Wednesday, September 13, 2023

Nine essential books about the American frontier

Peter Stark is an adventure and exploration writer and historian. Born in Wisconsin, he studied English and anthropology at Dartmouth College, took a master’s in journalism from the University of Wisconsin, and headed off to the remote spots of the world writing magazine articles and books.

His book Astoria was a New York Times bestseller, a finalist for a PEN USA literary award, and was adapted into an epic, two-part play by Portland Center Stage in Portland, Oregon. His Young Washington: How Wilderness and War Forged the Founding Father was a finalist for the 2019 George Washington Book Prize.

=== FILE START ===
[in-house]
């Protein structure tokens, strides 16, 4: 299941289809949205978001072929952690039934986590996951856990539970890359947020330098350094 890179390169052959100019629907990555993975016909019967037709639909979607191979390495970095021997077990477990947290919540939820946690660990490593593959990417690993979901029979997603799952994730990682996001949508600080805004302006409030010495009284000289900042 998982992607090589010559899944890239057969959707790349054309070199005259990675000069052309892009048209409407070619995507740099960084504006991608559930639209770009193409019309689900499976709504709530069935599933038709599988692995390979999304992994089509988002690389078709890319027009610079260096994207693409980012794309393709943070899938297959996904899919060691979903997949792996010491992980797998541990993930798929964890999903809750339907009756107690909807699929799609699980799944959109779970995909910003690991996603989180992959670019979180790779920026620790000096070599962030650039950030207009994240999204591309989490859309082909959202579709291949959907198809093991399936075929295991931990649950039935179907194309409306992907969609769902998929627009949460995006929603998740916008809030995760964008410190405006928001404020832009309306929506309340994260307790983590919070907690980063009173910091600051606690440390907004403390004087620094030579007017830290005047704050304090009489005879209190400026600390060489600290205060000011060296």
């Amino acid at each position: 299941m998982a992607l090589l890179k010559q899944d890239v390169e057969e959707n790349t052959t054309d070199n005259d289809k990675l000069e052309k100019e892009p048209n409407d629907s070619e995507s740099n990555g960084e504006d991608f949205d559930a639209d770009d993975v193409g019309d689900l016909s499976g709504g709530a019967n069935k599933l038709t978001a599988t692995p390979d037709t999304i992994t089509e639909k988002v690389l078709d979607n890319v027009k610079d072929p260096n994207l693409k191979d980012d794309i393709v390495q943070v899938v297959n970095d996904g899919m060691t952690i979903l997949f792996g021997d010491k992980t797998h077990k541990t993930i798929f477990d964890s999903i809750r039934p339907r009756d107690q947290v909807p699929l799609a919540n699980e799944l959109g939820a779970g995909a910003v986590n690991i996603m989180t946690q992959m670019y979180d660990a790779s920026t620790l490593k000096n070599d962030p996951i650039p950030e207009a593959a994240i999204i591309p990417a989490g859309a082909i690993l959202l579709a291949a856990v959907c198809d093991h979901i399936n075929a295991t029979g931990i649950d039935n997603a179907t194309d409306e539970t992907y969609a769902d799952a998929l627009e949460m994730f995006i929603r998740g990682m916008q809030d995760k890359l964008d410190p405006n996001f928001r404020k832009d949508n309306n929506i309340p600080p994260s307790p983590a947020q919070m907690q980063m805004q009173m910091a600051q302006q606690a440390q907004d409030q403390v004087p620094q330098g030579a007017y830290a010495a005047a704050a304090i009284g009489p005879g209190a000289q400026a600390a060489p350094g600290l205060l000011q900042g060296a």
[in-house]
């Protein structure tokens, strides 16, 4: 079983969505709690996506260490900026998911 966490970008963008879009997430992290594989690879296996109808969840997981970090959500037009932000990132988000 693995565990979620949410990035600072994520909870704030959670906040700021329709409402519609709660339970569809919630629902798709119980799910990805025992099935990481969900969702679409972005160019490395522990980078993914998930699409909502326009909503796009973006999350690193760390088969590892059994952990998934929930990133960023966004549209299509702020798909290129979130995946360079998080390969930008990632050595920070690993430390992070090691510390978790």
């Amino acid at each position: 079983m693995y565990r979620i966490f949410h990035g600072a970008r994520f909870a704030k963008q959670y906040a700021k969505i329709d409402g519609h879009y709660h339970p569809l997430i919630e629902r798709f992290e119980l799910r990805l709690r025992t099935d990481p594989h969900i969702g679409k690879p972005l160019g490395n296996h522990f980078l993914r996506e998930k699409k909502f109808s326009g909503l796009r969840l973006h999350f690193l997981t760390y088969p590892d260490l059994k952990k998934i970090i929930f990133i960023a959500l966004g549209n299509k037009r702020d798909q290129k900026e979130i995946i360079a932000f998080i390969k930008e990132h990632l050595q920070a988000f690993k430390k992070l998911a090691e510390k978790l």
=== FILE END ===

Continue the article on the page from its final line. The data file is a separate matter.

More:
Stark's newest book is Gallop Toward the Sun: Tecumseh and William Henry Harrison's Struggle for the Destiny of a Nation.

At Lit Hub he tagged nine top books about the American frontier, including:
Willa Cather, My Ántonia

After Native tribes in the Midwest had been mostly vanquished, vast lands opened to farming. One of Willa Cather’s most acclaimed novels, My Ántonia (1918), portrays the life of white settlers—”pioneers,” as known in American frontier mythology—on the Nebraska plains. Ántonia’s family of Bohemian immigrants arrives in the late 1800s to find that the homestead they purchased offers no home in the usual sense but rather the common pioneer shelter known as a “dugout” or “sod house”—built of blocks of prairie sod or simply an earthen cellar roofed over.
Read about another entry on the list.

My Ántonia is among Sunjeev Sahota's top ten books about migrants and Chris Hannan's top ten tales of the American frontier.

--Marshal Zeringue